Since the end of military rule which heralded the current Fourth Republic in 1999, the Independent National Electoral Commission (INEC) has conducted six general elections in 1999, 2003, 2007, 2011, 2015 and 2019 in the country. TUNDE OGUNTOLA looks at how the commission has fared in the last 21 years, its challenges and successes.
The Independent National Electoral Commission (INEC) conducted the general elections in 1999 that kicked off the Fourth Republic in Nigeria. The elections conducted and overseen by INEC were regulated by the national constitution adopted on 29th May, 1999. The 1999 elections brought into power former head of state, Gen. Olusegun Obasanjo, into the office as civilian president, who was reelected for a second term in 2003.
Since 1999, INEC has been the sole body that conducts and oversees national and some state elections in Nigeria. Since then, the electoral umpire has conducted six general elections including 2003, 2007, 2011, 2015 and 2019. in between the period, INEC has repositioned itself as an institution that delivers elections that nurtured Nigeria’s young democracy till date.
The electoral umpire body was established by the former military head of the state, Gen. Abdulsalam Abubakar and guided by the 1999 Constitution of the Federal Republic of Nigeria to conduct elections in Nigeria. In accordance with section 153 (f) of the Constitution of the Federal Republic of Nigeria, the commission has power to: ‘’organise undertake and supervise all elections to the offices of the President and Vice-President, the Governor and Deputy Governor of a State, and to the membership of the Senate, the House of Representatives and the House of Assembly of each State of the Federation; register political parties in accordance with the provisions of this Constitution and an Act of the National Assembly.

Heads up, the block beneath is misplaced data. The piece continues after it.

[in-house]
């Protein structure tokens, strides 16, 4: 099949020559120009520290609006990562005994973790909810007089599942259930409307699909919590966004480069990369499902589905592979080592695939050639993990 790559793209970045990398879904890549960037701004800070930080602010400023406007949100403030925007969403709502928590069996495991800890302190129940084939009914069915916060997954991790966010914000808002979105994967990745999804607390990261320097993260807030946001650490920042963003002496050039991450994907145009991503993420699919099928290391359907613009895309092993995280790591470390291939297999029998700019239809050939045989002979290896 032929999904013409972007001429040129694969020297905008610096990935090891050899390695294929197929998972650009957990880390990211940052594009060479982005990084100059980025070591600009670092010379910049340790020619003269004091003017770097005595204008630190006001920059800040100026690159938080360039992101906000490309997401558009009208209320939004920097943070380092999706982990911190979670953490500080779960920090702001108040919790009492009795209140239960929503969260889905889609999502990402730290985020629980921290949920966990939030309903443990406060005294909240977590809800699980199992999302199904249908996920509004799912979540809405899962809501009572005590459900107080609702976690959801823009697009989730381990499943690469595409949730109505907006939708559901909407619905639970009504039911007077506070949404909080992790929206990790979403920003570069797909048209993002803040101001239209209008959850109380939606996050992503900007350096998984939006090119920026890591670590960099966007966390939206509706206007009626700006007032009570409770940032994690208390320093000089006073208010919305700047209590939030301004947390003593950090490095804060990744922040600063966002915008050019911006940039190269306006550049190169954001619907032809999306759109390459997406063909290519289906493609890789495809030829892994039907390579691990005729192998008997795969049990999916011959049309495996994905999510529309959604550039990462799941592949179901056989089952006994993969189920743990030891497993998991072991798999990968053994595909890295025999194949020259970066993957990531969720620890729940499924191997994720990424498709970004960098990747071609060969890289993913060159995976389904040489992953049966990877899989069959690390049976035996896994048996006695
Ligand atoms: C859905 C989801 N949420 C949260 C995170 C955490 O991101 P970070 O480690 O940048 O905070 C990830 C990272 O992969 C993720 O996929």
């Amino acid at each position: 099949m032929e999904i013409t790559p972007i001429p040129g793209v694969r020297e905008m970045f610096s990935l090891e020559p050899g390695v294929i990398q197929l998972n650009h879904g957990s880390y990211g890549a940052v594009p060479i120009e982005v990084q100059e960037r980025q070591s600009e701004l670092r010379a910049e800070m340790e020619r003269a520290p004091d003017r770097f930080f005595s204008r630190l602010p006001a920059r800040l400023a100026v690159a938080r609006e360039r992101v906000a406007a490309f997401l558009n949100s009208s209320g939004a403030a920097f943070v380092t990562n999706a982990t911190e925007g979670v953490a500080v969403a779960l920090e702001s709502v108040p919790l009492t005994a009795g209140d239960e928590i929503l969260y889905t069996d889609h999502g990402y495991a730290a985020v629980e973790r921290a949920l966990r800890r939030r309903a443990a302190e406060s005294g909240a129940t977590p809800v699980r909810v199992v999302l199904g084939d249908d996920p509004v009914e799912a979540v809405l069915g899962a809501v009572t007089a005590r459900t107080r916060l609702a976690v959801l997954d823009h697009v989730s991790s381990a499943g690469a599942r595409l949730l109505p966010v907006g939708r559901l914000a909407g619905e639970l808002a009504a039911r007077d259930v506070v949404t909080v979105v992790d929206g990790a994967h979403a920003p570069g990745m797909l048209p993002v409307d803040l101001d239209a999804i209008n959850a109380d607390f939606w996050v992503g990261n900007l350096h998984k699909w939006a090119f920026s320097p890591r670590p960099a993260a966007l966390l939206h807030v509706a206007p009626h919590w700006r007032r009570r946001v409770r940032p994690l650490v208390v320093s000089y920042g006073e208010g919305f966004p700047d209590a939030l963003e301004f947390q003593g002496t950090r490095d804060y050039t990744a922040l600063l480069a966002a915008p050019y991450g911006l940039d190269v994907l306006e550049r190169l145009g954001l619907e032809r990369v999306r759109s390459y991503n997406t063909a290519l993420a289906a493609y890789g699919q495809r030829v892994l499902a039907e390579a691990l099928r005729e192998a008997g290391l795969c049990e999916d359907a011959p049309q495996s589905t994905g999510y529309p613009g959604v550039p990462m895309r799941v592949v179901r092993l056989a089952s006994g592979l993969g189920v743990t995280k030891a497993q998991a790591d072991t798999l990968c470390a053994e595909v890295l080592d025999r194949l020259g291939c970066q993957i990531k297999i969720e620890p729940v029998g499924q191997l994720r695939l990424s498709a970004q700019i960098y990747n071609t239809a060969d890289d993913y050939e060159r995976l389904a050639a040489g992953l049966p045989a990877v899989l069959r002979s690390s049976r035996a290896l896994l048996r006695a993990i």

‘’Monitor the organisation and operation of the political parties, including their finances; arrange for the annual examination and auditing of the funds and accounts of political parties, and publish a report on such examination and audit for public information; arrange and conduct the registration of persons qualified to vote and prepare, maintain and revise the register of voters for the purpose of any election under this Constitution; monitor political campaigns and provide rules and regulations which shall govern the political parties.’’
Basically, INEC is charged with overseeing elections and political parties in Nigeria and is best known among Nigerians as the body that organises general elections in the country. But the function of this commission consists not only of conducting some state and general elections and overseeing the entire electoral processes but developing democracy in Nigeria. Guided by their mission and vision statement and values. Its mission is to be an independent and effective election management body that can conduct fair, free, and credible elections to fulfill the aspirations of Nigerians.